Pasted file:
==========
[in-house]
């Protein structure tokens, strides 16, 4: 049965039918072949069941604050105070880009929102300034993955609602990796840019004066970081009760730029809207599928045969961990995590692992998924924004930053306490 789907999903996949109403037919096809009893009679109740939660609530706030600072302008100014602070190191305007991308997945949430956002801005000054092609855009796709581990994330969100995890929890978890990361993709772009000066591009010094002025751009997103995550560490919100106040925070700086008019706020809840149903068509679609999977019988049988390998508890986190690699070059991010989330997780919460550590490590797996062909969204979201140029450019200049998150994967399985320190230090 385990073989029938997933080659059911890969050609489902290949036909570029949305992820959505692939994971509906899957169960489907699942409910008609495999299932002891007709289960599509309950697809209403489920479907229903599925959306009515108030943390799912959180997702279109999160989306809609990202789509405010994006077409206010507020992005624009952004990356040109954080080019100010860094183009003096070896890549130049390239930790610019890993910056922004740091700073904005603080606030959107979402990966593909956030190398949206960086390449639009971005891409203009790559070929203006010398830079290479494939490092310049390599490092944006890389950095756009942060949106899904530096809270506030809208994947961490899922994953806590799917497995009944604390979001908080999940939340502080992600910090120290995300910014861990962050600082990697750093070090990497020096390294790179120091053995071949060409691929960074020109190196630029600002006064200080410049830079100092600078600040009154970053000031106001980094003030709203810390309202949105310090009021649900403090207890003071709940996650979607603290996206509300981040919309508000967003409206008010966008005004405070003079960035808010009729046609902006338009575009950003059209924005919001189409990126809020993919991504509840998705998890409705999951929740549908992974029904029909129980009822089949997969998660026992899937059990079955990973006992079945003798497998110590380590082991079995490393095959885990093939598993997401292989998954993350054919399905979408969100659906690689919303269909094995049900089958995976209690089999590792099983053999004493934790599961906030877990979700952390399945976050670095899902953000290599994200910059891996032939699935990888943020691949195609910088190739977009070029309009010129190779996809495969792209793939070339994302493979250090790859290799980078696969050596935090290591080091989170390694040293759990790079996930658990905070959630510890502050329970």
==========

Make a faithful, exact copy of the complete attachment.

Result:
[in-house]
């Protein structure tokens, strides 16, 4: 049965039918072949069941604050105070880009929102300034993955609602990796840019004066970081009760730029809207599928045969961990995590692992998924924004930053306490 789907999903996949109403037919096809009893009679109740939660609530706030600072302008100014602070190191305007991308997945949430956002801005000054092609855009796709581990994330969100995890929890978890990361993709772009000066591009010094002025751009997103995550560490919100106040925070700086008019706020809840149903068509679609999977019988049988390998508890986190690699070059991010989330997780919460550590490590797996062909969204979201140029450019200049998150994967399985320190230090 385990073989029938997933080659059911890969050609489902290949036909570029949305992820959505692939994971509906899957169960489907699942409910008609495999299932002891007709289960599509309950697809209403489920479907229903599925959306009515108030943390799912959180997702279109999160989306809609990202789509405010994006077409206010507020992005624009952004990356040109954080080019100010860094183009003096070896890549130049390239930790610019890993910056922004740091700073904005603080606030959107979402990966593909956030190398949206960086390449639009971005891409203009790559070929203006010398830079290479494939490092310049390599490092944006890389950095756009942060949106899904530096809270506030809208994947961490899922994953806590799917497995009944604390979001908080999940939340502080992600910090120290995300910014861990962050600082990697750093070090990497020096390294790179120091053995071949060409691929960074020109190196630029600002006064200080410049830079100092600078600040009154970053000031106001980094003030709203810390309202949105310090009021649900403090207890003071709940996650979607603290996206509300981040919309508000967003409206008010966008005004405070003079960035808010009729046609902006338009575009950003059209924005919001189409990126809020993919991504509840998705998890409705999951929740549908992974029904029909129980009822089949997969998660026992899937059990079955990973006992079945003798497998110590380590082991079995490393095959885990093939598993997401292989998954993350054919399905979408969100659906690689919303269909094995049900089958995976209690089999590792099983053999004493934790599961906030877990979700952390399945976050670095899902953000290599994200910059891996032939699935990888943020691949195609910088190739977009070029309009010129190779996809495969792209793939070339994302493979250090790859290799980078696969050596935090290591080091989170390694040293759990790079996930658990905070959630510890502050329970």